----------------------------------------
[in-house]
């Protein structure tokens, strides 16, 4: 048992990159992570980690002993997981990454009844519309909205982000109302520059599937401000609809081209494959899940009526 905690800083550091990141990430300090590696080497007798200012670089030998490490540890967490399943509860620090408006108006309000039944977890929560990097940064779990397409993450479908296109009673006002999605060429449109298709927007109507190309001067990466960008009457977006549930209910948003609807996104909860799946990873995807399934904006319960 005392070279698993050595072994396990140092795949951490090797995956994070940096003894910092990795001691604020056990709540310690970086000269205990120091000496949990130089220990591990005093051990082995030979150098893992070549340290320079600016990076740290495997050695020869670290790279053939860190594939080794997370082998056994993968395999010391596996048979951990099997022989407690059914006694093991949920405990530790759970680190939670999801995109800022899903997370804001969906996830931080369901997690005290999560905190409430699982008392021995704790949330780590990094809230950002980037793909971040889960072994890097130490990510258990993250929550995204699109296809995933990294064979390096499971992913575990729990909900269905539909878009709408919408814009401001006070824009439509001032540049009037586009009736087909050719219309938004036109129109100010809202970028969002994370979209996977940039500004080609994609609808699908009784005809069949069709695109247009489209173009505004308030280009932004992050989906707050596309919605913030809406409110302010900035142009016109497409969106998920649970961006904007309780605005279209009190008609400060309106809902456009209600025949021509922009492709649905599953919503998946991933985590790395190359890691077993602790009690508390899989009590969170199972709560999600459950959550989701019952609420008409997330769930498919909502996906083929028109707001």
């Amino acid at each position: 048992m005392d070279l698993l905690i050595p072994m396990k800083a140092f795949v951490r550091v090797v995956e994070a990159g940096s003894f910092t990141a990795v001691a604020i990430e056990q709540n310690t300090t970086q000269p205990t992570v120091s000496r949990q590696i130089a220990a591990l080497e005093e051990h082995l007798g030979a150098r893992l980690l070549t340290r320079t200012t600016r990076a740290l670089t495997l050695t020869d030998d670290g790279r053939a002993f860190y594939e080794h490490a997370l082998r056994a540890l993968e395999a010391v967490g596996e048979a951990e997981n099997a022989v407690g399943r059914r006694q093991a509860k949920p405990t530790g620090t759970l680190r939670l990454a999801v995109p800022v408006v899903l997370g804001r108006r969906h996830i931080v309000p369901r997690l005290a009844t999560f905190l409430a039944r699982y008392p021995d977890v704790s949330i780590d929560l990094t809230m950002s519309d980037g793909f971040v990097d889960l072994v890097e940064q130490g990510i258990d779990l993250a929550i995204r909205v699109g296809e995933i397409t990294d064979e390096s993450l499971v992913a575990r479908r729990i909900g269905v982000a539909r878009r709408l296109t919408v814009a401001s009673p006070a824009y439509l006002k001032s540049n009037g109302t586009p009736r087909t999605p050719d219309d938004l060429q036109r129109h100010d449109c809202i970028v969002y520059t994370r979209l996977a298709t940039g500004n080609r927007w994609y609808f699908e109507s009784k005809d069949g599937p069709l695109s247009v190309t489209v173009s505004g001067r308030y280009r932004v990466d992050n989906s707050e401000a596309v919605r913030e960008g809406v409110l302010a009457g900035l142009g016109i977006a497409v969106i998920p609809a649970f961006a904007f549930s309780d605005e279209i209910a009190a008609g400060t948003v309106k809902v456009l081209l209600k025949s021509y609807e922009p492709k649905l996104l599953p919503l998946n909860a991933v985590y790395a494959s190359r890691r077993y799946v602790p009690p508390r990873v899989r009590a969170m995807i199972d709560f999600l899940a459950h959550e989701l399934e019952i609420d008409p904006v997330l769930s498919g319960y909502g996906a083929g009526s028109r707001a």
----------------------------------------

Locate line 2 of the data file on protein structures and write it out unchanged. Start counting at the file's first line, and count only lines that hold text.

């Protein structure tokens, strides 16, 4: 048992990159992570980690002993997981990454009844519309909205982000109302520059599937401000609809081209494959899940009526 905690800083550091990141990430300090590696080497007798200012670089030998490490540890967490399943509860620090408006108006309000039944977890929560990097940064779990397409993450479908296109009673006002999605060429449109298709927007109507190309001067990466960008009457977006549930209910948003609807996104909860799946990873995807399934904006319960 005392070279698993050595072994396990140092795949951490090797995956994070940096003894910092990795001691604020056990709540310690970086000269205990120091000496949990130089220990591990005093051990082995030979150098893992070549340290320079600016990076740290495997050695020869670290790279053939860190594939080794997370082998056994993968395999010391596996048979951990099997022989407690059914006694093991949920405990530790759970680190939670999801995109800022899903997370804001969906996830931080369901997690005290999560905190409430699982008392021995704790949330780590990094809230950002980037793909971040889960072994890097130490990510258990993250929550995204699109296809995933990294064979390096499971992913575990729990909900269905539909878009709408919408814009401001006070824009439509001032540049009037586009009736087909050719219309938004036109129109100010809202970028969002994370979209996977940039500004080609994609609808699908009784005809069949069709695109247009489209173009505004308030280009932004992050989906707050596309919605913030809406409110302010900035142009016109497409969106998920649970961006904007309780605005279209009190008609400060309106809902456009209600025949021509922009492709649905599953919503998946991933985590790395190359890691077993602790009690508390899989009590969170199972709560999600459950959550989701019952609420008409997330769930498919909502996906083929028109707001």